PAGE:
Bosch: Adaptable and efficient - the factory of the future
While demand sets the pace, the product determines the process. Machines and robots are constantly reconfiguring themselves. Autonomous transport vehicles deliver components, sophisticated robotic systems pick up workpieces and sort them, assistance systems support workers, and artificial intelligence takes over quality control. Industry 4.0 software can visualize processes and machine statuses at any time. But control over all this remains firmly in human hands. That is how Bosch envisions the factory of the future – and the company is setting up just such a factory for Hannover Messe: a model factory which will be open to visitors at Bosch Rexroth’s new customer and innovation center in Ulm starting in summer 2021.
The factory of the future is adaptable, connected, and flexible
The factory of the future is movable – and Bosch Rexroth’s intelligent floor makes the factory floor itself flexible and capable of adapting to the manufacturing process. It transports energy contactlessly, with load cells in the floor that "recognize" people and measure the weight of plant and machinery. LED strip lighting indicates pedestrian and vehicle aisles that can be altered at any time. Communication between the systems and machinery is wireless as well. The smart floor, which Bosch presented as a research project at Hannover Messe in 2019, is now available for use by pilot customers. Together with various partners, Bosch has developed new functionalities such as a floor module with an integrated safety switching mat that automatically shuts machinery down in the event of unauthorized entry.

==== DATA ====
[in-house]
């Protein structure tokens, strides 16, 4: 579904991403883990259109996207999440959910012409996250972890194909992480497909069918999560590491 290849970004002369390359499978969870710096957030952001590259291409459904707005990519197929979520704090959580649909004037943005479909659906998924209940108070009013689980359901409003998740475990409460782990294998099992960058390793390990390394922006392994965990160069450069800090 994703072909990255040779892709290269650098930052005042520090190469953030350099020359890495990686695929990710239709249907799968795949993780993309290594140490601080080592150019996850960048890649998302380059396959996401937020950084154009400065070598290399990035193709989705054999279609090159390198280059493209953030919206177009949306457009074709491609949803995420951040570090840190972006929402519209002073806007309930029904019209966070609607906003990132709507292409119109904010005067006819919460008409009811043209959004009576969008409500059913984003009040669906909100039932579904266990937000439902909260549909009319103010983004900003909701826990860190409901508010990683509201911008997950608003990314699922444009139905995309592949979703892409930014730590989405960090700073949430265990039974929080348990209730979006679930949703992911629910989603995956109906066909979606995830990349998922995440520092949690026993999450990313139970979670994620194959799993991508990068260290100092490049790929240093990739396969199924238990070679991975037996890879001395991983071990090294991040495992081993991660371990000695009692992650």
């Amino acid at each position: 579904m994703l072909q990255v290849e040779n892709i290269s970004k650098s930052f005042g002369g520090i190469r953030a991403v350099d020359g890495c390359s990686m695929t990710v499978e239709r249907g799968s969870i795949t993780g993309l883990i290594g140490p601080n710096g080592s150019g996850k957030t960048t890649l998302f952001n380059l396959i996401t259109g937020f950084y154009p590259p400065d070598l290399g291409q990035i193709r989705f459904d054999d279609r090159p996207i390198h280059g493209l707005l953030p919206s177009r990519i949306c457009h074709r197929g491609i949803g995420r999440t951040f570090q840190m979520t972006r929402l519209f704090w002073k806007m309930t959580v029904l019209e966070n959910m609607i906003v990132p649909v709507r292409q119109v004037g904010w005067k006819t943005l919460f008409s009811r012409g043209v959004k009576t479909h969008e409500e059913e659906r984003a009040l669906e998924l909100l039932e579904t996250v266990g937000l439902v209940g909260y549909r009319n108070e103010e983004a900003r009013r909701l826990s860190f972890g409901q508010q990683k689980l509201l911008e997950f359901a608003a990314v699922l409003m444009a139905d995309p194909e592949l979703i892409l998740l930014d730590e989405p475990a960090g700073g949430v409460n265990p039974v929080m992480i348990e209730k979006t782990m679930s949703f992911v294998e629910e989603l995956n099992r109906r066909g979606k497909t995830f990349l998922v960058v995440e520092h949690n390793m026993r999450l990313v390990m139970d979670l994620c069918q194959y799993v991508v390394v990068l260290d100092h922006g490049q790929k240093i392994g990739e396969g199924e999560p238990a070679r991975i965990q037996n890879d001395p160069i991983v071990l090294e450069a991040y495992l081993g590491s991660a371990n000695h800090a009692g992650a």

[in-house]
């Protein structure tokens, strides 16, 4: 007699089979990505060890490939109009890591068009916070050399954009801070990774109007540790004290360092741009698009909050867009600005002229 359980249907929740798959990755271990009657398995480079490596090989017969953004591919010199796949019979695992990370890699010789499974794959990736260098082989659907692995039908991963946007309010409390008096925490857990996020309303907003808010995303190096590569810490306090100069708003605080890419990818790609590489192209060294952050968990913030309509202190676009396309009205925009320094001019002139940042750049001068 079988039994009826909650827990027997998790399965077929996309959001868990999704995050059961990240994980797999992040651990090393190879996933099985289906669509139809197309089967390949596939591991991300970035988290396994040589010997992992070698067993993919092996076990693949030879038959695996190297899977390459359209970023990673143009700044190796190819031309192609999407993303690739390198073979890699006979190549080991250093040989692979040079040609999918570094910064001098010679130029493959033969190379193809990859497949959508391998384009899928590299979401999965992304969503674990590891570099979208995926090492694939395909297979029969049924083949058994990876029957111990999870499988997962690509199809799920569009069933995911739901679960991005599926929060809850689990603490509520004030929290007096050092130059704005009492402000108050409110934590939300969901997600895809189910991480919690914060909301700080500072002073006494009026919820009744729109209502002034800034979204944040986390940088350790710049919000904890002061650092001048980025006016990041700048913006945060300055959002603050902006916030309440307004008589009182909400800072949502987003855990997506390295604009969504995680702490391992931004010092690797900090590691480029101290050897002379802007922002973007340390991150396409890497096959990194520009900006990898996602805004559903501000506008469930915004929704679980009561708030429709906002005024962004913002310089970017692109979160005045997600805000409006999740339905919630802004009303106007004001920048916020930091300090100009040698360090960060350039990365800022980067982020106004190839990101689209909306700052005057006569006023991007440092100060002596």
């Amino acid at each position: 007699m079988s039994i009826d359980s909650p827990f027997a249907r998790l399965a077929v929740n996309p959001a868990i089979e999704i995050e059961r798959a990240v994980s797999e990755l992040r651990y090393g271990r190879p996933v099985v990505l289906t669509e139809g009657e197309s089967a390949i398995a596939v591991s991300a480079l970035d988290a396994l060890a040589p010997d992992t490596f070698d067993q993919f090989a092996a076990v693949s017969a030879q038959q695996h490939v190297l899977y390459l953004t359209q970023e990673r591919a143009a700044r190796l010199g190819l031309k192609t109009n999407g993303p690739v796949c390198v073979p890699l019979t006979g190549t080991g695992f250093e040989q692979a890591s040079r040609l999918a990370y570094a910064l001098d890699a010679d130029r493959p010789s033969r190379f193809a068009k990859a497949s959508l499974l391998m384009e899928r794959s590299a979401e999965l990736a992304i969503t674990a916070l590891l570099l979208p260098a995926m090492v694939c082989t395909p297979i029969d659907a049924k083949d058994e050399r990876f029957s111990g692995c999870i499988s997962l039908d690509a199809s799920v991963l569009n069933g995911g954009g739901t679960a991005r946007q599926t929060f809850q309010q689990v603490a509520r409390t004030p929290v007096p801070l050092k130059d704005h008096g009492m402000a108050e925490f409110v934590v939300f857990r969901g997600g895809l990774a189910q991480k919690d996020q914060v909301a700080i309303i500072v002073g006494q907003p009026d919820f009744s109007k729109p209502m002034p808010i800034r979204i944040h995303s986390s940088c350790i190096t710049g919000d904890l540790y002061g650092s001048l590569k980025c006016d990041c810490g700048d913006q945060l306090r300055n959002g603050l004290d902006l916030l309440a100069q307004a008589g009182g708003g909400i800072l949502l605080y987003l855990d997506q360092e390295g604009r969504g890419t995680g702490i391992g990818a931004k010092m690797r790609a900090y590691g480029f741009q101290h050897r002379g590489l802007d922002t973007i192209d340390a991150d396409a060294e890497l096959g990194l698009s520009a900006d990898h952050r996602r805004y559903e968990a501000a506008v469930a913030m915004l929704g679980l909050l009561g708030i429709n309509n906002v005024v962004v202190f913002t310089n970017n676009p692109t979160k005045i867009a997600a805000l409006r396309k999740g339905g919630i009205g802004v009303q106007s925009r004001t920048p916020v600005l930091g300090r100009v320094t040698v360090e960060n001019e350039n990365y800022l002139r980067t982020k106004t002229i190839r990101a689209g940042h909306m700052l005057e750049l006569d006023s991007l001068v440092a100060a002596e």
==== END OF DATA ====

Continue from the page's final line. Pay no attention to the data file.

Using a modular manufacturing system, Bosch’s special-purpose machinery unit will demonstrate how adaptable manufacturing will be in the future. The system is based on a platform with standardized hardware and software interfaces. All other process modules, for example for joining or testing processes, are flexibly integrated as required. Whether workers assemble parts at an assisted manual workstation, work together with a collaborative robot, or have handling and transport processes take place autonomously – the degree of automation is freely scalable.
Bosch Rexroth’s ctrlX AUTOMATION solution is helping hardware and software grow together. With the market’s first open 5G-capable automation platform, users can use apps provided by Bosch Rexroth or third-party providers, or they can create apps themselves and offer them to other companies via the platform. ctrlX AUTOMATION supports more than 30 communication interfaces and standards for data exchange and is compatible with any programming language.
Bosch Connected Industry’s Nexeed industrial application system also offers maximum flexibility. This Industry 4.0 software consists of specific applications developed together with customers. To cite one example: thanks to a customized Nexeed solution, workers at the Osram plant in Berlin can now simply consult an app for a status report on their machines and systems. Upcoming maintenance work or material deliveries can be clearly displayed, organized and evaluated online.